Cornell Law Definition

This willingness to take principled stands with Justice Gorsuch is part of what I contend constitutes the surprising importance that Justice Jackson will likely have on the Court.

Let’s not forget, as I often point out, this Court does not consist of the 6-3 conservative majority people claim it does. It really is an even split 3-3-3 Court, with the principled conservative faction of Thomas, Gorsuch and Alito, the less principled, pseudo-conservative faction of Chief Justice Roberts and Justices Kavanaugh and Barrett. And the liberal faction of Justices Kagan, Sotomayor and Jackson.

Currently, we have Justices Amy Coney Barrett and Bret Kavanaugh, who are not really originalists, but who can be inclined to sometimes throw their support behind the actual Originalist faction, and you have the Progressive Originalist Ketanji Brown Jackson occasionally willing  to side with the actual Originalist faction of the Court. That creates a situation in which it is much more likely that a split vote will result in a solid five vote majority along originalist lines. Which is something you never saw when Breyer was on the Court.

Usually compromise votes and split decisions the last few years had ended up coming out in favor of the middling pseudo-conservative faction of Roberts, Kavanaugh and Barrett, or the liberal faction of (then) Justices Breyer, Kagan and Sotomayor.

Casting The First Pwn

I realize that many people may well argue she was Biden’s appointee and Biden is awful. Which isn’t incorrect— but I would remind anyone saying that, you are doing the very same thing the left did with Justices Gorsuch, Kavanaugh and Barrett. Just completely writing them off as terrible people because they were appointed by Trump and Trump is awful.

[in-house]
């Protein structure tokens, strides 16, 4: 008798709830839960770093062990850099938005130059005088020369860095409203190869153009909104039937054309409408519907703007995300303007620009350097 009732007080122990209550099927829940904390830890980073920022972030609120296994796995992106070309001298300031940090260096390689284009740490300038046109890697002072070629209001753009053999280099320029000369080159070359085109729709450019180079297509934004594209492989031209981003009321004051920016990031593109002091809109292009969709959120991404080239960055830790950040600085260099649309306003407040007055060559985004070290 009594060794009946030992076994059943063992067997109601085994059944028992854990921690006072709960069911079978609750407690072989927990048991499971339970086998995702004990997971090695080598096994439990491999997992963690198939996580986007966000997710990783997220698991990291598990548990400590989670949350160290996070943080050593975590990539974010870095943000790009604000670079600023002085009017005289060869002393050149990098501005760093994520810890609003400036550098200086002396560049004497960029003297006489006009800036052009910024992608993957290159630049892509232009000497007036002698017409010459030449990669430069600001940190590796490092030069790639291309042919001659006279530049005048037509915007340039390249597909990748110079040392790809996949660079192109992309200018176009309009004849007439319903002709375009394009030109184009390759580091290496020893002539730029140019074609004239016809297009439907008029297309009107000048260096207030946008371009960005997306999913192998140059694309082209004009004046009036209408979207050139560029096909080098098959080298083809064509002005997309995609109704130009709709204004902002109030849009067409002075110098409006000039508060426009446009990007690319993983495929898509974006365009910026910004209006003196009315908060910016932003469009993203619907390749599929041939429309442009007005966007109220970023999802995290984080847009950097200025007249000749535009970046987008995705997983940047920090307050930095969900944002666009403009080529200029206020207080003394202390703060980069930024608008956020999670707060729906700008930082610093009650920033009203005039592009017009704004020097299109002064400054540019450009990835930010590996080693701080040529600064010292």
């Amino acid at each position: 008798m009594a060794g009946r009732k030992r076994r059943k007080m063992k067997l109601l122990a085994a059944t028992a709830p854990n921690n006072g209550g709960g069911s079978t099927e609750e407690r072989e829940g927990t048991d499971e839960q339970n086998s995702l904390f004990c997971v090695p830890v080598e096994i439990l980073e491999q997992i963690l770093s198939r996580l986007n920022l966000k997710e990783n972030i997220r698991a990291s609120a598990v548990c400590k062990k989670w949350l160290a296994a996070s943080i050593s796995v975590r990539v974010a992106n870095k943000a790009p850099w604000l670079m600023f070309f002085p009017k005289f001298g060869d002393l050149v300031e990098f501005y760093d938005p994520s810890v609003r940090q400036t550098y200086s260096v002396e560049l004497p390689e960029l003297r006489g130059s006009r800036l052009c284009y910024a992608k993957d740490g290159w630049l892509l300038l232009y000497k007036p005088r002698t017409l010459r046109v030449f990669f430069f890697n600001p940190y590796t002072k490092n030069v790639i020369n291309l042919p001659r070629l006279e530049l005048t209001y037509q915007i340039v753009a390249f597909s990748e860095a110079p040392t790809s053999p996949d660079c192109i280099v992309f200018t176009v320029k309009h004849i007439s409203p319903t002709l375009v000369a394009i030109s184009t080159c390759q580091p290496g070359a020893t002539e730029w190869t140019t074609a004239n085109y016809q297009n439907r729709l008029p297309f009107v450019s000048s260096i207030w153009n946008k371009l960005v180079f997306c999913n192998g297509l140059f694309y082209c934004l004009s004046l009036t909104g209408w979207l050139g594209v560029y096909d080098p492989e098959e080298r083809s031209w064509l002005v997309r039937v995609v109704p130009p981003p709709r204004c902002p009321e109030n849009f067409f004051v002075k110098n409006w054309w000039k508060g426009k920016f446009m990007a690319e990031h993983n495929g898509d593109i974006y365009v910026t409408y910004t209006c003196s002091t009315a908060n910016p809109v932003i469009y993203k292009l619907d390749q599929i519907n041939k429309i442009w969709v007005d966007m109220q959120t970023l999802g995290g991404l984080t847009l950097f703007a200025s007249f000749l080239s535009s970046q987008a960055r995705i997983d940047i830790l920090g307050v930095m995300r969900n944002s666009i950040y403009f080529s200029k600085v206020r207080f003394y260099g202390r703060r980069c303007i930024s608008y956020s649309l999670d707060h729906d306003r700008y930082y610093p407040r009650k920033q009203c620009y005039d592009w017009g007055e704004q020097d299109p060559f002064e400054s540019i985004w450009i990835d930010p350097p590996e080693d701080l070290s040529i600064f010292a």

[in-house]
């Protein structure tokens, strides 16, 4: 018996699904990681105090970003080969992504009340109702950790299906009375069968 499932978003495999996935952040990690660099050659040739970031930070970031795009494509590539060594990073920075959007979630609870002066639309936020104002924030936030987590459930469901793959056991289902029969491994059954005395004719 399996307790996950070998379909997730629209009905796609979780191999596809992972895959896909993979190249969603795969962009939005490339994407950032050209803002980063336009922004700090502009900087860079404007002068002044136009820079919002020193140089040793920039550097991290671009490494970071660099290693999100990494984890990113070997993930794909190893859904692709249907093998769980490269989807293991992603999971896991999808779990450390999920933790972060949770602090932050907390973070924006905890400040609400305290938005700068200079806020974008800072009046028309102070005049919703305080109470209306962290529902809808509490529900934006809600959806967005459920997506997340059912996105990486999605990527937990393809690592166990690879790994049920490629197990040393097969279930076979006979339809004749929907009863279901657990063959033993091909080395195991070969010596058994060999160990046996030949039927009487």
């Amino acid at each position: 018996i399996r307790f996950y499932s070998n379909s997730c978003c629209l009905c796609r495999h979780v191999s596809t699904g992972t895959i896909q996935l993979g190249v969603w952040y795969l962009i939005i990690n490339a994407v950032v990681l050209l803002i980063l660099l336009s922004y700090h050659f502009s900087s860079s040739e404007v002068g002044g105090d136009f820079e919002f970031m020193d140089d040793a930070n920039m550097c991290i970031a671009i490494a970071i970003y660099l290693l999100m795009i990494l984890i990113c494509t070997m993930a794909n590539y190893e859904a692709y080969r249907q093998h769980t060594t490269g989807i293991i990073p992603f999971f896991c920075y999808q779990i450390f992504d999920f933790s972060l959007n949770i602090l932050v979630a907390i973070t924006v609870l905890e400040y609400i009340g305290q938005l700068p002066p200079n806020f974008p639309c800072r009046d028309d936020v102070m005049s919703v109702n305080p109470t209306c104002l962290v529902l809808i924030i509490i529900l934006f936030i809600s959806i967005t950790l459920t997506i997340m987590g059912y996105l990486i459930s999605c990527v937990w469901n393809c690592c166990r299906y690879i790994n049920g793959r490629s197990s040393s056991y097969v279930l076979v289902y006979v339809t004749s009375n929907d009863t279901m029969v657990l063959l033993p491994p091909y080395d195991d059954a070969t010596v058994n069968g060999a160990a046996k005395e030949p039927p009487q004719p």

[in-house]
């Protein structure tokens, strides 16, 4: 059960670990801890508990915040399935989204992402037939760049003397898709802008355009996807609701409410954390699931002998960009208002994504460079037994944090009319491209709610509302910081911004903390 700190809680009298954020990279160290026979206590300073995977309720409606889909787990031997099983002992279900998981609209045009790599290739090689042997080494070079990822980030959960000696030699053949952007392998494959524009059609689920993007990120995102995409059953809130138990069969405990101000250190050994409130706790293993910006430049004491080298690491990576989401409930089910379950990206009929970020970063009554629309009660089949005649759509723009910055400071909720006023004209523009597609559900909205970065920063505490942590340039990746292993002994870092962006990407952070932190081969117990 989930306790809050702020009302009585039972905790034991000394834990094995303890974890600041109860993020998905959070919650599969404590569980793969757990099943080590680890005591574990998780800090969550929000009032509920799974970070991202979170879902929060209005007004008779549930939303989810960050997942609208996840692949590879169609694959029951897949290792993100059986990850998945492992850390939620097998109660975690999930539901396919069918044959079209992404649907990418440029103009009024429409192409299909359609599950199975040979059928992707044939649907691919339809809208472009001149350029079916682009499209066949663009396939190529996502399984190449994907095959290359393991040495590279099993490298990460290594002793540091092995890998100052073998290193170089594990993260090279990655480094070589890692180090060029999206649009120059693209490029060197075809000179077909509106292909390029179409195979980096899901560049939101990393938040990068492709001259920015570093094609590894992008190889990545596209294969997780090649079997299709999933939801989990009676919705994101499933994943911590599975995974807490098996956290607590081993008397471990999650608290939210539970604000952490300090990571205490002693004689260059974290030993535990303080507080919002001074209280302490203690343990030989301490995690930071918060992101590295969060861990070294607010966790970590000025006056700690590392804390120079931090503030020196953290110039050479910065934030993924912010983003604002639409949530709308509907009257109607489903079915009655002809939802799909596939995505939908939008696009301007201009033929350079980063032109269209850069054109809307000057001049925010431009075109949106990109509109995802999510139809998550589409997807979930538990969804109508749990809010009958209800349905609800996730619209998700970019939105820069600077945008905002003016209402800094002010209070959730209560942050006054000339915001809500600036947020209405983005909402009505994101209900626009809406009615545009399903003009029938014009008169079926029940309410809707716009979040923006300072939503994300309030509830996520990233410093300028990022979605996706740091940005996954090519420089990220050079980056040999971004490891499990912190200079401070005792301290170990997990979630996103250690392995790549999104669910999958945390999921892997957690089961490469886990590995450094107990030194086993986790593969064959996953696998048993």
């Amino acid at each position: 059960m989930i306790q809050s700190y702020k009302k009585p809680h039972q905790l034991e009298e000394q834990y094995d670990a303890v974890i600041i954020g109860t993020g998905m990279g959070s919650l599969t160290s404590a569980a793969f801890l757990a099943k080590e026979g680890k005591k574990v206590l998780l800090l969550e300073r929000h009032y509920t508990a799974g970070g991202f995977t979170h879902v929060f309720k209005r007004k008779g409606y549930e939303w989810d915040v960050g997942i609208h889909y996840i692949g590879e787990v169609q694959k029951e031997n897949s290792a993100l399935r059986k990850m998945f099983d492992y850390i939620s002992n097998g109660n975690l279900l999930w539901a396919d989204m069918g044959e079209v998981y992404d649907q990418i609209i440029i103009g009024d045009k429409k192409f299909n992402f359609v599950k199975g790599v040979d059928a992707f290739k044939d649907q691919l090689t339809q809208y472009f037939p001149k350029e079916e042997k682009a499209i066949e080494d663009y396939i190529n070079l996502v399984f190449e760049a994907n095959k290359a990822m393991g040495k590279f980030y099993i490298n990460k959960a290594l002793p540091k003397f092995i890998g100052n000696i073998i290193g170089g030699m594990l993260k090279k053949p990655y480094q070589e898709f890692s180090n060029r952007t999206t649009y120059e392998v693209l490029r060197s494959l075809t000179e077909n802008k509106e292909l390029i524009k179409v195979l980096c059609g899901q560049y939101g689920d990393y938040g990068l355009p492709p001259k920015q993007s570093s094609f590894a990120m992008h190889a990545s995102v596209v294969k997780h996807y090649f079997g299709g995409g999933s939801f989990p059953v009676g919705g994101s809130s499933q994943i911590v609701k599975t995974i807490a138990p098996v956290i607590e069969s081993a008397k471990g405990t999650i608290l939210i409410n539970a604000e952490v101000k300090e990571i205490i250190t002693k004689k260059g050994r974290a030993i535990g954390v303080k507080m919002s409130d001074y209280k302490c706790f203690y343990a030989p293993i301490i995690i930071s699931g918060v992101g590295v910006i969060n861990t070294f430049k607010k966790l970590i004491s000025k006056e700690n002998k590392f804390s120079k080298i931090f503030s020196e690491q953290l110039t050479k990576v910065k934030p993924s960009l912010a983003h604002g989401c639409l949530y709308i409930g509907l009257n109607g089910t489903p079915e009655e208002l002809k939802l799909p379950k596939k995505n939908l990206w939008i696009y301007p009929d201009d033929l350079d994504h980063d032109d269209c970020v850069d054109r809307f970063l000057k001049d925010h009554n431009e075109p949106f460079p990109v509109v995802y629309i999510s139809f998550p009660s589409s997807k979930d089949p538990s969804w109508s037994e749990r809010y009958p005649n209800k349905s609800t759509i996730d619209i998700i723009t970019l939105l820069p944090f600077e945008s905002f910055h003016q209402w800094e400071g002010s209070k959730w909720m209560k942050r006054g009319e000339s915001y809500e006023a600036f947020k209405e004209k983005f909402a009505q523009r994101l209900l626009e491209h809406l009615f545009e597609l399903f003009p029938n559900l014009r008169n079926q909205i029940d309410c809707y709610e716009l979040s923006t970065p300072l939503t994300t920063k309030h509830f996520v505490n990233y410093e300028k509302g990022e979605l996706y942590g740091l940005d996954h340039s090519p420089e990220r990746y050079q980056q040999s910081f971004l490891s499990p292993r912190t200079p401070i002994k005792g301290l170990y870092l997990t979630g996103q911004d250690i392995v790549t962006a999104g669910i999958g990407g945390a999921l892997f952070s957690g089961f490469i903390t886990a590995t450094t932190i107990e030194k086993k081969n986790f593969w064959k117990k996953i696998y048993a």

But Trump supporters understood how stupid and pointless that criticism was when it was happening to their guy… But, as the Holy Bible says: “Let he whose party did not win cast the first Pwn.” So, if you want to cast judgements on someone using the same criteria you are free to do so. But just understand that you are merely adopting partisan talking points, which do not a strong argument make. 

But, as the Holy Bible says: “Let he whose party did not win cast the first Pwn.”

And some of you will be annoyed with me for other reasons, such as  pointing out Justice Jackson wouldn’t define what a woman is at her confirmation hearing. Which as I pointed out in my Jackson confirmation video, New Hearings, Same Hypocrisy it was a stupid answer, however it was an even stupider question since that was a strictly partisan political talking point by Republicans to try and make her look foolish, even though that question has absolutely nothing to do with her qualifications, as a judge. And that by asking her that question, Senator Blackburn looked even more foolish then Jackson & by spending two days berating her for it, conservatives like Ted Cruz and Josh Hawley looked even more foolish than Senator Blackburn…